Community Monuments Fund


The Community Monuments Fund is a new programme which aims to assist with conservation, research and interpretation of archaeological monuments by communities and private owners. The scheme is funded by the National Monuments Service of the Department of Housing, Local Government and Heritage and is administered in Laois by the Heritage Office of Laois County Council.

Community Monuments Fund 2022

There are five Laois CMF projects in 2022. The sites are profiled here and details will be updated later in the year when projects are underway.
Ballyadams Castle in the east of the county is six-storey late medieval structure with rounded towers at the southeast and northwest corners and an imposing entrance way between. Attached to the east is a large rectangular seventeenth-century three-storey fortified house. The tower is in good condition but the house is very fragile.
Ballyadams was constructed during the reign of Henry VII by Adam O’More and was taken by the Geraldines in the rebellion of Silken Thomas. In 1546 the Lord Justice with the Earl of Desmond came with their armies to Laois and Ballyadams was given to John Bowen (description courtesy the National Monuments Service, see www.archaeology.ie for full details).
Under the Community Monuments Fund 2022 a Conservation Plan for the castle will be drawn up, to guide future conservation and management. Led by Conservation Architects Howley Hayes Cooney, the team will also include Archaeologist Colm Flynn, Structural Engineers Cora engineering and ecologists with Bird Watch Ireland coming on board to advise on enhancing the site for birdlife.
The plan is starting now and will be complete by the end of the year.
This is a partnership project of Laois Heritage Society, Laois Heritage Office and the Castle owners Shirley and David Butler. The partners are all grateful for the support of the #cmf and the National Monuments Service.
Clonreher Castle
Clonreher Castle just outside Portlaoise dates to the early 1500s. It is a four storey tower house with projecting five storey towers at the Northeast and Southwest corners, built of greywacke, a type of sandstone. The castle was probably owned by the O’Dowlings, one of the seven septs of Laois before it was granted to John Dunkirley by the crown in 1550. It later belonged to the Hartpoles of Shrule Castle (description courtesy of National Monuments Service, www.archaeology.ie).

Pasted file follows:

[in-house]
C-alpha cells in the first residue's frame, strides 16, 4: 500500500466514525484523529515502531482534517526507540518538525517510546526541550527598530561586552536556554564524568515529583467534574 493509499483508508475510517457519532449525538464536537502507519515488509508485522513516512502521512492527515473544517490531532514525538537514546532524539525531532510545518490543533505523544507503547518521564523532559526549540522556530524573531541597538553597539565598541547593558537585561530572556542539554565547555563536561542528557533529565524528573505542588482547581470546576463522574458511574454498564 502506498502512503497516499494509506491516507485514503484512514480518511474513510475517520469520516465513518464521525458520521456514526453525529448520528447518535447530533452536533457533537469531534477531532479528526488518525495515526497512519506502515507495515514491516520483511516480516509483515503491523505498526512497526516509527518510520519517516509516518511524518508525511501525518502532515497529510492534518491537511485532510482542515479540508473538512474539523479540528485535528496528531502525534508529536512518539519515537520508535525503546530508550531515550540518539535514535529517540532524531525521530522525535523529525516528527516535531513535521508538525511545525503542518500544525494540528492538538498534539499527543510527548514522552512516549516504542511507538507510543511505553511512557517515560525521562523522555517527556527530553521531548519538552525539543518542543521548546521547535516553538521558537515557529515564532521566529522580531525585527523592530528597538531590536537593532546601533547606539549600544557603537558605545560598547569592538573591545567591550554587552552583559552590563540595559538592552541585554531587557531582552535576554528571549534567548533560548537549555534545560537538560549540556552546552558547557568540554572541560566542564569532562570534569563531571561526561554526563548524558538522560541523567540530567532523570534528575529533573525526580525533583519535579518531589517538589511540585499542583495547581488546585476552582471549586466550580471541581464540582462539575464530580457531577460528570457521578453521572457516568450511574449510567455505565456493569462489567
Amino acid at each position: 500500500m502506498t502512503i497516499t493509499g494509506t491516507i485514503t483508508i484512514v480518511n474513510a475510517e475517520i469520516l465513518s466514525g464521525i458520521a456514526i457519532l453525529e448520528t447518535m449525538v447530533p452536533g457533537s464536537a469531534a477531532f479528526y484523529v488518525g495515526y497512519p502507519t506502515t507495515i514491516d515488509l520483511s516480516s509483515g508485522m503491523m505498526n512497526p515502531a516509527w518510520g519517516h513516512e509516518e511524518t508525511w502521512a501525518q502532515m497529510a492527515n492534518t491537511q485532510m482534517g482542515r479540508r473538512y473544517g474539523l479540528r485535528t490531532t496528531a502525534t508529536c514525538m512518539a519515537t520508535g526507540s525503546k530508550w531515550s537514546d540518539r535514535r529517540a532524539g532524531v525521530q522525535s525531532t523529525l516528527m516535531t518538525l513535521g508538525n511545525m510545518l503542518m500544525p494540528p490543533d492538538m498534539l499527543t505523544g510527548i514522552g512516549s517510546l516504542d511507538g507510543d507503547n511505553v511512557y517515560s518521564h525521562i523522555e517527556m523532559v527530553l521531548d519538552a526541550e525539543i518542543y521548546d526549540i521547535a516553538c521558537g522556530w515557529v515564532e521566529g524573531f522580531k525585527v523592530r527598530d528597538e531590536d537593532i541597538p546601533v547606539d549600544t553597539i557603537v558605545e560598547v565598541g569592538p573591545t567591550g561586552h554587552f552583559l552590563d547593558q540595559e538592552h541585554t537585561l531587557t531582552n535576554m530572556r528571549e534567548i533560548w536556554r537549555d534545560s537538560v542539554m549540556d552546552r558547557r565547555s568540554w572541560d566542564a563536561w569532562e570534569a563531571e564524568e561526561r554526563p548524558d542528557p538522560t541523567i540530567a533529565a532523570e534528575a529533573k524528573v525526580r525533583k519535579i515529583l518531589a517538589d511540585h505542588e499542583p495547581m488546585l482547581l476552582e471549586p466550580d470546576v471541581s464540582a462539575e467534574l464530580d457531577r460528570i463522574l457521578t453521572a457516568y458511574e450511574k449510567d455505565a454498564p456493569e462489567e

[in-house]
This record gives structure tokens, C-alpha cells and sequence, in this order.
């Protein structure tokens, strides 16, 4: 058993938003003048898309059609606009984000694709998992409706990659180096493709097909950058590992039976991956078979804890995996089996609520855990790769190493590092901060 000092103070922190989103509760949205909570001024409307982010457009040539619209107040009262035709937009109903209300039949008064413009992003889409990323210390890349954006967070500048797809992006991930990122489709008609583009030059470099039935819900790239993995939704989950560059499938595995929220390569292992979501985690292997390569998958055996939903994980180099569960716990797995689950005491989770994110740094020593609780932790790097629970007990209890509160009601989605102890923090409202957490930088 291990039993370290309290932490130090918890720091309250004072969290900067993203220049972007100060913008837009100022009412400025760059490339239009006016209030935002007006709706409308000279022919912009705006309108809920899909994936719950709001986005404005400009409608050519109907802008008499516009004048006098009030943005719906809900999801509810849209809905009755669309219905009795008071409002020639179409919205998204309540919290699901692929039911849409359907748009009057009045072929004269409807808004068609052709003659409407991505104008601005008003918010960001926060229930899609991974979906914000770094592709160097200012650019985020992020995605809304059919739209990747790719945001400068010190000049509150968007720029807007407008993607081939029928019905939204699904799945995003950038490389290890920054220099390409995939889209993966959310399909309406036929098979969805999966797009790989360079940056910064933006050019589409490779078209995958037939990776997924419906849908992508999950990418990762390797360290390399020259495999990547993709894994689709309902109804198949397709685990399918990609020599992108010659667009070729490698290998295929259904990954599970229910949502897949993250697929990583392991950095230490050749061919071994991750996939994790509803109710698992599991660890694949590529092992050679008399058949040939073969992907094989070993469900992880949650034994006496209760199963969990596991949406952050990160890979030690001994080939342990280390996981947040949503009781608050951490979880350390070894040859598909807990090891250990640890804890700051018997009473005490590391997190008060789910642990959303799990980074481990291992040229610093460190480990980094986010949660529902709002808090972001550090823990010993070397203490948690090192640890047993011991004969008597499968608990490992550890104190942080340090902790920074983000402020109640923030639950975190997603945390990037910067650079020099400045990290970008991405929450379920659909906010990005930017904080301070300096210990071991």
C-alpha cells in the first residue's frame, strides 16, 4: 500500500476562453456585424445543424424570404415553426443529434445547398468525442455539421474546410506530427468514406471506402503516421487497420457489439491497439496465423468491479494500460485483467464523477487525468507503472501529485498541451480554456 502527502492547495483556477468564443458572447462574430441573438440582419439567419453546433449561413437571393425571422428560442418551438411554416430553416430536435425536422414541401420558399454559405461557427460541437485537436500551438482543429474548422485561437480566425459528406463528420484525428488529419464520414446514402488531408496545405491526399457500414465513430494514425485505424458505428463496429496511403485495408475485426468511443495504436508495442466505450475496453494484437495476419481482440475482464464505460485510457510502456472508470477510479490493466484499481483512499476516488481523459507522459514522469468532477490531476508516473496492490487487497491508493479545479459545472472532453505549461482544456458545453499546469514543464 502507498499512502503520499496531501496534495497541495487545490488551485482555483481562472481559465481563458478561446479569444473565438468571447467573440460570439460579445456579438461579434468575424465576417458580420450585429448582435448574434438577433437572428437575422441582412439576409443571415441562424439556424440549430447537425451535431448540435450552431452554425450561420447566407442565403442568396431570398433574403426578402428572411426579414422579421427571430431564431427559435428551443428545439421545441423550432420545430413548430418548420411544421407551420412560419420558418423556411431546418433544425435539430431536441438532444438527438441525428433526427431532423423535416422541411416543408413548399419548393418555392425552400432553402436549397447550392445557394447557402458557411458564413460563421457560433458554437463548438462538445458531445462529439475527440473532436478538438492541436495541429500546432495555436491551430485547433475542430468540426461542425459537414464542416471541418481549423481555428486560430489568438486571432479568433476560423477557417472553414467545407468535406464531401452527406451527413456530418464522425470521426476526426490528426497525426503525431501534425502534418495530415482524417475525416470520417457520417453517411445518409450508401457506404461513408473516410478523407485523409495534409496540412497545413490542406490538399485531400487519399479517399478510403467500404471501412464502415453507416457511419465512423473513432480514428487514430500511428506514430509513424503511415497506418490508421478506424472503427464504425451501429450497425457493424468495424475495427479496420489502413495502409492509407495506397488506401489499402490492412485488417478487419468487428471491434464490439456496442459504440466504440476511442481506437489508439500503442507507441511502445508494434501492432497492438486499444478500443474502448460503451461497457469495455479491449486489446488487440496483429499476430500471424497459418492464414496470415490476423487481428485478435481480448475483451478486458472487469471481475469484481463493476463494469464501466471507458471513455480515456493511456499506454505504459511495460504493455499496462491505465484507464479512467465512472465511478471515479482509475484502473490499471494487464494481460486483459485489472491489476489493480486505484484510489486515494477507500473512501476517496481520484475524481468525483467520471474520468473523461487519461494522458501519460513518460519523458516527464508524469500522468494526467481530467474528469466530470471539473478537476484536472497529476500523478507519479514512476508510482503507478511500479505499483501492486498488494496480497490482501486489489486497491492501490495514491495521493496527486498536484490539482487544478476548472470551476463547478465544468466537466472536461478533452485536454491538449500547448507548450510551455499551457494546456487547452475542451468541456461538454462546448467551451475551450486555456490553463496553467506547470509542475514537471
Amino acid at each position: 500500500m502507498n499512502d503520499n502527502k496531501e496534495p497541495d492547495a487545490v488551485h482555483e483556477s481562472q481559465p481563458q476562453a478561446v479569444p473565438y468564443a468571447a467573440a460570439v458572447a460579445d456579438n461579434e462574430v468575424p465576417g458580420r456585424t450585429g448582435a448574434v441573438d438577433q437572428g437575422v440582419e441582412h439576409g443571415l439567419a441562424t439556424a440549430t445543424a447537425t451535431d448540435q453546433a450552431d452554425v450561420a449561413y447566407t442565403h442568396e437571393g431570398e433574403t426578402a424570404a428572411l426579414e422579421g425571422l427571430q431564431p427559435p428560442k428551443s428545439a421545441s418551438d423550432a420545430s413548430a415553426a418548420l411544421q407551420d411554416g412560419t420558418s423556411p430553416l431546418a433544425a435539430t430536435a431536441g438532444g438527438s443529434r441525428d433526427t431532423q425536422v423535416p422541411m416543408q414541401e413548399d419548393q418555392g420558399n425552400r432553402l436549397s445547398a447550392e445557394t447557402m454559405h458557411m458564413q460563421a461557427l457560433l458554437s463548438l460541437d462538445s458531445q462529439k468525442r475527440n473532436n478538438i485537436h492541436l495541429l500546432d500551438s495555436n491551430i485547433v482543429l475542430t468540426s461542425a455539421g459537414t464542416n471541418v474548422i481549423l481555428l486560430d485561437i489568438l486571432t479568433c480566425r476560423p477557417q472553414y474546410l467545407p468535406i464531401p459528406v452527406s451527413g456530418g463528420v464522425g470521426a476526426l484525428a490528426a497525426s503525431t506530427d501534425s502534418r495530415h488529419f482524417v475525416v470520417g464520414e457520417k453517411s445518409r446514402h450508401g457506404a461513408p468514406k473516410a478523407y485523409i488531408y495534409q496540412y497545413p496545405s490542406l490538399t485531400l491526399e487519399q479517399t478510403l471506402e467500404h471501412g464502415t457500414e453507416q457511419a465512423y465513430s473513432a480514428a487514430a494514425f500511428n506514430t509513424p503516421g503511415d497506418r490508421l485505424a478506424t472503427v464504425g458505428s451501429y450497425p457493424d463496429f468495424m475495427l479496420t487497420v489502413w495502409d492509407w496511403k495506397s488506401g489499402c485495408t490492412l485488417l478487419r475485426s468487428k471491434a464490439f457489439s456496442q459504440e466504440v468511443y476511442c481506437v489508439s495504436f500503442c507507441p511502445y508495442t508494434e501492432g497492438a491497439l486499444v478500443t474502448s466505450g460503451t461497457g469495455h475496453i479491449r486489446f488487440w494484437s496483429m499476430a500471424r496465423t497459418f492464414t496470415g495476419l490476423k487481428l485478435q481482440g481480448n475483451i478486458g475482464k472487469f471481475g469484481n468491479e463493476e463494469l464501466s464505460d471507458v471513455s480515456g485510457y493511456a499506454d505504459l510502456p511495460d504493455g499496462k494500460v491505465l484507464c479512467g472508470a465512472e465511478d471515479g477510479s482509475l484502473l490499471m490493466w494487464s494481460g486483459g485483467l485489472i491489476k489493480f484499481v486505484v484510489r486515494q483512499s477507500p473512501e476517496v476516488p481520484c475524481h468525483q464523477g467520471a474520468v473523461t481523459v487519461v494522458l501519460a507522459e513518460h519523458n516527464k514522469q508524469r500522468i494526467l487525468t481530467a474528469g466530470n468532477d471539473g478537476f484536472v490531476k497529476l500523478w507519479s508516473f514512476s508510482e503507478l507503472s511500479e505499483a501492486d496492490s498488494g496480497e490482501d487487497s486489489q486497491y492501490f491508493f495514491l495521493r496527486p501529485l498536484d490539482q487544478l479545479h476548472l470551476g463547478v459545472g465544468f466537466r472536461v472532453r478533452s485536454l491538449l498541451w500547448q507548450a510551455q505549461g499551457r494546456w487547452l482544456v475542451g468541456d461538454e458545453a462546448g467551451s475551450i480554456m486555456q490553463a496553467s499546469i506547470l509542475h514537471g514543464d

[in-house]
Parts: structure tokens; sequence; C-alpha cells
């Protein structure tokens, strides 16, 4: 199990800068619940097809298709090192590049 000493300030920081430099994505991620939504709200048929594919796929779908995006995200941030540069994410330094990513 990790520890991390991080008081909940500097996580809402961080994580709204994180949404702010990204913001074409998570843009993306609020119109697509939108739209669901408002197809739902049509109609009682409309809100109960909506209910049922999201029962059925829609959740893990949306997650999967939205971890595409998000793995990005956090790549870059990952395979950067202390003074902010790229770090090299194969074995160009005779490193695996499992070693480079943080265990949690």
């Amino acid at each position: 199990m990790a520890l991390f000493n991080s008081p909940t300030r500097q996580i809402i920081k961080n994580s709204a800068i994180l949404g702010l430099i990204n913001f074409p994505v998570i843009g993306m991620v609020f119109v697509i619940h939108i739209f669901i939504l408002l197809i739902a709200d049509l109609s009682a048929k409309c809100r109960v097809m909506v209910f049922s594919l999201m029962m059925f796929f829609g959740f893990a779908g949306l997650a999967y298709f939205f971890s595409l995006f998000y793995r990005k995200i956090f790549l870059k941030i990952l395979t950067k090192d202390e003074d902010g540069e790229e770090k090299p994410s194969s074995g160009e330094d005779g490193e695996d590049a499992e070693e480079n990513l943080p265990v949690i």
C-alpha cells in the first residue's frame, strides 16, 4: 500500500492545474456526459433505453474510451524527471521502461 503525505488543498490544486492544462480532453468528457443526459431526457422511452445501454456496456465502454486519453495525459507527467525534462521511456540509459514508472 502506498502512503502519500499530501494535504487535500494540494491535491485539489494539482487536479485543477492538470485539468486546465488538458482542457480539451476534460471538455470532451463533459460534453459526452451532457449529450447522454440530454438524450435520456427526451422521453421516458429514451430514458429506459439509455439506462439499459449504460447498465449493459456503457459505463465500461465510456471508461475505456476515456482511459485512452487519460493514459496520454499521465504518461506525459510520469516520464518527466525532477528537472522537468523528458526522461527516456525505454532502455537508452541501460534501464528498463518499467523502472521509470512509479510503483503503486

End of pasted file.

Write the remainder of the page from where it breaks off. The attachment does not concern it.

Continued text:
Under the Community Monuments Fund 2022 a Conservation Plan for the castle will be undertaken. Led by Conservation Architects Howley Hayes Cooney, the team will also include Archaeologist Colm Flynn, Structural Engineers Cora engineering and ecologists with BirdWatch Ireland coming on board to advise on enhancing the site for birdlife, particularly barn owls which are known to be using the castle already.
The plan is starting now and will be complete by the end of the year.
This is a partnership project of Clonreher Castle Conservation Group, Laois Heritage Office and the Castle owner Basil Broomfield. The group members are very grateful for the support of the #cmf and the National Monuments Service.
Rahin Church is in the village of Ballylynan. In the 1302-06 Ecclesiastical Taxation of Ireland the ‘Chapel de Balylonan’ [Ballylinan] was valued at 40 shillings. This medieval church was described in the late 19th century as ‘the ruins of an ancient church, measuring about 40 feet [12.1m] in length, by 16 feet [4.8m] in width.
The church is fragile and in urgent need of masonry conservation, which will be undertaken this year with thanks to support from  the Community Monuments Fund of the National Monuments Service.
Works specified in a condition report carried out earlier this year will be carried out by a skilled stonemason under the supervision of David Kelly Partnership consulting engineers and Colm Flynn Archaeologist.
Dysart Enos Church
A Conservation Plan was published for Dysart Enos Church in 2014, and this year will see phase 2 of conservation work at the site, under the guidance of Richard McLoughlin Conservation Architect and Colm Flynn Archaeologist. This year’s work, with the help of funding from the Community Monuments Fund, will see works to conserve the window openings and the chancel arch completed.
The church is looked after by the Local community and the Dysart Enos Conservation Committee. Photos courtesy John Grace/Dysart Enos Church Conservation

Community Monuments Fund 2021

The Community Monuments Fund in Laois in 2021 funded six projects. Follow links below for full details of the projects or to download reports.

  • Conservation of Masonry at Killabban Medieval Church
  • Conservation of Dysart Enos Church
  • Conservation of boundary wall at Old St Peter’s Church, Portlaoise
  • Research into archaeology at the Heath, Portlaoise
  • Conservation Management Plan for St Bridget’s Church, Kilbreedy
  • Installation of Interpretation at Killabban Church

An additional project led by Carlow County Museum saw the grave effigy of medieval knight Robert Hartpole conserved and returned from Portarlington to Carlow.

A reconstruction of what Killabban might have looked like in the 7th Century, by Marc Guernon (c)

Community Monuments Fund 2020

The Community Monuments Fund came into being in September 2020. Projects completed in 2020 with full details and reports as relevant are below.

Conservation of Masonry at Killabban Church

Conservation Plan for Dysartgallen Medieval Church and Graveyard

Conservation Plan Phase I for Kilmanman Graveyard

Recording memorials of Old Lea Graveyard

Conservation work underway at Dysart Enos Church, Ratheniska